Monday, November 28, 2011

Israel apologizes for sorry treatment of NYT photographer

Israel's Defense Ministry apologized Monday for the treatment of a pregnant American news photographer who was repeatedly strip searched and humiliated by Israeli soldiers during a security check, the Associated Press reports. (Olive -skinned Lynsey does look vaguely Palestinian, one colleague noted. But this incident shows how few rights can be counted on, especially when tight security is in place at borders.) The rather tepid apology for this so-called "mishap" took more than a month.

Lynsey Addario, who was on assignment for the New York Times, had requested that she not be forced to go through an X-ray machine as she entered Israel from the Gaza Strip because of concerns for her unborn baby.

Instead, she wrote in a letter to the ministry, she was forced through the machine three times as soldiers "watched and laughed from above." She said she was then taken into a room where she was ordered by a female worker to strip down to her underwear.

In the Oct. 25 letter sent by the newspaper said Addario, a Pulitzer Prize winner who is based in India and has worked in more than 60 countries, had never been treated with "such blatant cruelty."

The ministry said an investigation found that the search followed procedures but noted that Addario's request to avoid the X-ray machine had not been properly relayed.

Addario said she made the request not to go through the X-ray machine before arriving at the crossing.

"We would like to apologize for this particular mishap in coordination and any trouble it may subsequently have caused to those involved," the statement said.

It said that security is tight on the border with Gaza "in order to prevent terror from targeting and reaching Israel's citizens."

The defense ministry has "decided to hone the procedure for foreign journalists," it said.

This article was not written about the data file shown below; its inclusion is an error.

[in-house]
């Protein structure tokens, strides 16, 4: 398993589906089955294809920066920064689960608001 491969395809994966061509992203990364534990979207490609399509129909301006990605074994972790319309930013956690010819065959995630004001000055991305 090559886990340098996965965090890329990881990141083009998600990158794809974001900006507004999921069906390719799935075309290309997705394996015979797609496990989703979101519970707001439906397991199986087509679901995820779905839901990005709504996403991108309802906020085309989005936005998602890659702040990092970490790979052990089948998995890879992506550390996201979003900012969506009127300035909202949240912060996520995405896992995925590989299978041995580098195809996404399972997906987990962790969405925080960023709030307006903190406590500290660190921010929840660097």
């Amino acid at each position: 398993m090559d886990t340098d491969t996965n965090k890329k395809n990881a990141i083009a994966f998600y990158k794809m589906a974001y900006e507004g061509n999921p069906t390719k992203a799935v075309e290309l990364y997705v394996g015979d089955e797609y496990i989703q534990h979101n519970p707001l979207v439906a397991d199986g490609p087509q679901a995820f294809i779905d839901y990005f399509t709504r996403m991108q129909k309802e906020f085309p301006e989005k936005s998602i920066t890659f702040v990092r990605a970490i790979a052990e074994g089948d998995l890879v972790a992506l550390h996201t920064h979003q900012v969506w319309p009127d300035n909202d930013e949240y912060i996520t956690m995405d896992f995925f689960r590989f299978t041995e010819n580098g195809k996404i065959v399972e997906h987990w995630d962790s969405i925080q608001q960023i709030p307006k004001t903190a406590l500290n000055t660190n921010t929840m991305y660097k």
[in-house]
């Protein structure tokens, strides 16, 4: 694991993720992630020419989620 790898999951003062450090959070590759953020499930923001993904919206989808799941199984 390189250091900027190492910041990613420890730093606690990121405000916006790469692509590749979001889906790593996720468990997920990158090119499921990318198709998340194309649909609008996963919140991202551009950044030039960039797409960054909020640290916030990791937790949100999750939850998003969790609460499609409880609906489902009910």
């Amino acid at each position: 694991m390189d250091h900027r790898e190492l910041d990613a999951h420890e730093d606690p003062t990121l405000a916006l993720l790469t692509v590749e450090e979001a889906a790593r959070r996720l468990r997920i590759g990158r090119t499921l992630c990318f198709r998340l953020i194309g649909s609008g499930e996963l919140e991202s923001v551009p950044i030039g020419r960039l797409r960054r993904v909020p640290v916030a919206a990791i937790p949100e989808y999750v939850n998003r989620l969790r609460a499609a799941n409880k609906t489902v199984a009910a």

The New York Times bureau chief in Israel, Ethan Bronner, welcomed the planned changes but said the newspaper remains shocked at the treatment Addario received and how long the investigation took.

Foreign journalists working in Israel have repeatedly complained of overly intrusive security checks by of Israeli authorities. Israel says the inspections are necessary measures.

In March, Addario was among four reporters captured in Libya by forces loyal to Moammar Gadhafi and held for six days. Another of the four, reporter Anthony Shadid, related later that they were bound with wire, blindfolded, hit with fists and rifle butts and threatened with death. Addario also was groped, he said.

Monday, November 14, 2011

Chelsea Clinton to report for NBC Network News

As first families get accustomed to the spotlight, the offspring of presidents and candidates become attractive hires for television, with instant name recognition.  The latest to join Jenna Bush as a tv reporter at NBC is Chelsea Clinton, 31, a composed campaign trail speaker who presumably has discovered that professional life at McKinsey, a financial management firm,  is rather cut throat and alientating from the other 99 per cent of the population. Today, the New York Times reports that the only child of Bill and Hillary will henceforth be a full-fledged, full-time correspondent for NBC News. (Shades of Maria Shriver, erstwhile First Lady of California?)

Chelsea's new beat will be the "Making a Difference" profiles of community volunteer workers.  Well, the Clinton contact book of family friends is unmatched.  Hmmm. The jury is out until we see how the public handles her first "hot mike" incident. Few former hedge fund employees move on to the media.

Sunday, November 13, 2011

Has Poynter's New Romenesko-ish blog, MediaWire, Just Imploded? The Spin's Still Coming In

This is a fractured fairy tale about an aggravated aggregator. His hastened departure at Poynter Institute has touched off a brouhaha of tweets and cybersnark this week. The veteran blogger Jim Romenesko has resigned a full seven weeks before his scheduled "semi-retirement" into reporting mode, and it looks as if he's intent on taking all his advertisers, along with some 38,000 regular followers, with him to his new stand-alone blog, JimRomenesko.Com.